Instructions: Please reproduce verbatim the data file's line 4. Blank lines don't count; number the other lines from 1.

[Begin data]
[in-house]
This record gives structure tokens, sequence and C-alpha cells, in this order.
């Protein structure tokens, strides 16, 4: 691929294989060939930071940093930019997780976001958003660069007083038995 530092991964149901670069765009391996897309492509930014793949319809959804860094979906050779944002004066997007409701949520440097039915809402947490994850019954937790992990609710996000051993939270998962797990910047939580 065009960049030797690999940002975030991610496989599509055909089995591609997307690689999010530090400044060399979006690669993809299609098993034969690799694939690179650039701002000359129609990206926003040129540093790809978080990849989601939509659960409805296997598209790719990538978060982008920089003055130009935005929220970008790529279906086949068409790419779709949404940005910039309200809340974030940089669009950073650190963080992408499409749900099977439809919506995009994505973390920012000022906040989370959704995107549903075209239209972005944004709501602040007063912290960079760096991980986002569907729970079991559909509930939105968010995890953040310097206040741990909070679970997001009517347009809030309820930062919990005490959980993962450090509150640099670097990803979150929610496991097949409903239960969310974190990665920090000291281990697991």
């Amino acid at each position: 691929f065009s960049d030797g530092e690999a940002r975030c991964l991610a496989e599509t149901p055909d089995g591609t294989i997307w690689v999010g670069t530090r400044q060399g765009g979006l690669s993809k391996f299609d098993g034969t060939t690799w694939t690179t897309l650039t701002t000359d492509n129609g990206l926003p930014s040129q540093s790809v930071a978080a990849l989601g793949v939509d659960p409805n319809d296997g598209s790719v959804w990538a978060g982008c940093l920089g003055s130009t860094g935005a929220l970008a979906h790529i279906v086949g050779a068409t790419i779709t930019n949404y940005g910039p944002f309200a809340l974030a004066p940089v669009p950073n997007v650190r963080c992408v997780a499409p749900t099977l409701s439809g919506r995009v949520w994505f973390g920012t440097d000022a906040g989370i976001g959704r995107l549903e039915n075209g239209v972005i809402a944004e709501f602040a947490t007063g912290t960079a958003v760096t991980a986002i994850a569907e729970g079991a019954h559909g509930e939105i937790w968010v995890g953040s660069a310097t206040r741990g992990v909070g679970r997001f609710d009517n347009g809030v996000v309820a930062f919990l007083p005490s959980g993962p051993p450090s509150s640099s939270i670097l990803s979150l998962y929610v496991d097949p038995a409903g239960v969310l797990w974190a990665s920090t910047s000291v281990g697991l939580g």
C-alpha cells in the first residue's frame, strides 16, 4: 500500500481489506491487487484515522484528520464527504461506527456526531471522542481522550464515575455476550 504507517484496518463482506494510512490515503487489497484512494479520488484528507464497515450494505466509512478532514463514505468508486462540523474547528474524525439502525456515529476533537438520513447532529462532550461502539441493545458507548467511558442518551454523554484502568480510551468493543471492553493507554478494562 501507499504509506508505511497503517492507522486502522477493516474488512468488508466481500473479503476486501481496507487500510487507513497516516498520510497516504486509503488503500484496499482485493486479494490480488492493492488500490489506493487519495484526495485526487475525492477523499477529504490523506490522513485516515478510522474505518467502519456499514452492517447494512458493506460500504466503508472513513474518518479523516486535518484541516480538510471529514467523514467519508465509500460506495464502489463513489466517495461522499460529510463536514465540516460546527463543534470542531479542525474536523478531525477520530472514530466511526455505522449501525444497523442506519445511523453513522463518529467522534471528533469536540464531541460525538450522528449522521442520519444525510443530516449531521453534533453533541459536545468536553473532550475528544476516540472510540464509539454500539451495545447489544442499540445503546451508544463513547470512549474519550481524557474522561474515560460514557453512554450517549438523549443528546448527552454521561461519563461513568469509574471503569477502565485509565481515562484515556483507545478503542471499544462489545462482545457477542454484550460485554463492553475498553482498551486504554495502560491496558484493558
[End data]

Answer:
């Amino acid at each position: 691929f065009s960049d030797g530092e690999a940002r975030c991964l991610a496989e599509t149901p055909d089995g591609t294989i997307w690689v999010g670069t530090r400044q060399g765009g979006l690669s993809k391996f299609d098993g034969t060939t690799w694939t690179t897309l650039t701002t000359d492509n129609g990206l926003p930014s040129q540093s790809v930071a978080a990849l989601g793949v939509d659960p409805n319809d296997g598209s790719v959804w990538a978060g982008c940093l920089g003055s130009t860094g935005a929220l970008a979906h790529i279906v086949g050779a068409t790419i779709t930019n949404y940005g910039p944002f309200a809340l974030a004066p940089v669009p950073n997007v650190r963080c992408v997780a499409p749900t099977l409701s439809g919506r995009v949520w994505f973390g920012t440097d000022a906040g989370i976001g959704r995107l549903e039915n075209g239209v972005i809402a944004e709501f602040a947490t007063g912290t960079a958003v760096t991980a986002i994850a569907e729970g079991a019954h559909g509930e939105i937790w968010v995890g953040s660069a310097t206040r741990g992990v909070g679970r997001f609710d009517n347009g809030v996000v309820a930062f919990l007083p005490s959980g993962p051993p450090s509150s640099s939270i670097l990803s979150l998962y929610v496991d097949p038995a409903g239960v969310l797990w974190a990665s920090t910047s000291v281990g697991l939580g």